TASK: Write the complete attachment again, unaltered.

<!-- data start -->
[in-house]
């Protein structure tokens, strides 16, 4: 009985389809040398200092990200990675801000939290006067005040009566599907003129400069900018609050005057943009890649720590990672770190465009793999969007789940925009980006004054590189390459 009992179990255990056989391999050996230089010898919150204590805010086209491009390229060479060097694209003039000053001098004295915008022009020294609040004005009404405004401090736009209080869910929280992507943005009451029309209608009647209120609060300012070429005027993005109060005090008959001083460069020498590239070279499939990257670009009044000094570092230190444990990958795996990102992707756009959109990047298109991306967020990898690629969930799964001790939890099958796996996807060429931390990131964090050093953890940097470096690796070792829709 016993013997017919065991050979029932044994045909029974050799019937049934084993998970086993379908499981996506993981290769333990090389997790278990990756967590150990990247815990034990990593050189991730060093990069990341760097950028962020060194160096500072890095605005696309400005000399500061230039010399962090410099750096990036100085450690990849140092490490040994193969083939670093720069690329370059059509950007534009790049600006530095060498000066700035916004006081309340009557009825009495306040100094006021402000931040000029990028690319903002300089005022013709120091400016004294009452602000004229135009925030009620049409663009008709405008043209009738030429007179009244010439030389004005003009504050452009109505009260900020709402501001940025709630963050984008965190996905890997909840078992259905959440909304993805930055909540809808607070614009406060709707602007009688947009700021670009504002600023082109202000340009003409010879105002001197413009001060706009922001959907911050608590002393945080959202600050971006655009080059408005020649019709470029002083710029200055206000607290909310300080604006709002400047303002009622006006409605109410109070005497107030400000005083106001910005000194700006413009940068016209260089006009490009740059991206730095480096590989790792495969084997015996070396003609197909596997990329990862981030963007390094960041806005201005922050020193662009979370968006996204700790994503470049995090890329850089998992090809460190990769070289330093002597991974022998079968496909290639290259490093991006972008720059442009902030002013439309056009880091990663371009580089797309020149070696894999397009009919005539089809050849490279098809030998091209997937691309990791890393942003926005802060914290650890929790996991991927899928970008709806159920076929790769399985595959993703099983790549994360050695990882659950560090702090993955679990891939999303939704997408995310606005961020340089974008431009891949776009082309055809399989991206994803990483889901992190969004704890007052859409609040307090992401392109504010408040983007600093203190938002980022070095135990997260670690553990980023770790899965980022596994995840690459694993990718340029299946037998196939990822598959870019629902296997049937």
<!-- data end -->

[in-house]
């Protein structure tokens, strides 16, 4: 009985389809040398200092990200990675801000939290006067005040009566599907003129400069900018609050005057943009890649720590990672770190465009793999969007789940925009980006004054590189390459 009992179990255990056989391999050996230089010898919150204590805010086209491009390229060479060097694209003039000053001098004295915008022009020294609040004005009404405004401090736009209080869910929280992507943005009451029309209608009647209120609060300012070429005027993005109060005090008959001083460069020498590239070279499939990257670009009044000094570092230190444990990958795996990102992707756009959109990047298109991306967020990898690629969930799964001790939890099958796996996807060429931390990131964090050093953890940097470096690796070792829709 016993013997017919065991050979029932044994045909029974050799019937049934084993998970086993379908499981996506993981290769333990090389997790278990990756967590150990990247815990034990990593050189991730060093990069990341760097950028962020060194160096500072890095605005696309400005000399500061230039010399962090410099750096990036100085450690990849140092490490040994193969083939670093720069690329370059059509950007534009790049600006530095060498000066700035916004006081309340009557009825009495306040100094006021402000931040000029990028690319903002300089005022013709120091400016004294009452602000004229135009925030009620049409663009008709405008043209009738030429007179009244010439030389004005003009504050452009109505009260900020709402501001940025709630963050984008965190996905890997909840078992259905959440909304993805930055909540809808607070614009406060709707602007009688947009700021670009504002600023082109202000340009003409010879105002001197413009001060706009922001959907911050608590002393945080959202600050971006655009080059408005020649019709470029002083710029200055206000607290909310300080604006709002400047303002009622006006409605109410109070005497107030400000005083106001910005000194700006413009940068016209260089006009490009740059991206730095480096590989790792495969084997015996070396003609197909596997990329990862981030963007390094960041806005201005922050020193662009979370968006996204700790994503470049995090890329850089998992090809460190990769070289330093002597991974022998079968496909290639290259490093991006972008720059442009902030002013439309056009880091990663371009580089797309020149070696894999397009009919005539089809050849490279098809030998091209997937691309990791890393942003926005802060914290650890929790996991991927899928970008709806159920076929790769399985595959993703099983790549994360050695990882659950560090702090993955679990891939999303939704997408995310606005961020340089974008431009891949776009082309055809399989991206994803990483889901992190969004704890007052859409609040307090992401392109504010408040983007600093203190938002980022070095135990997260670690553990980023770790899965980022596994995840690459694993990718340029299946037998196939990822598959870019629902296997049937």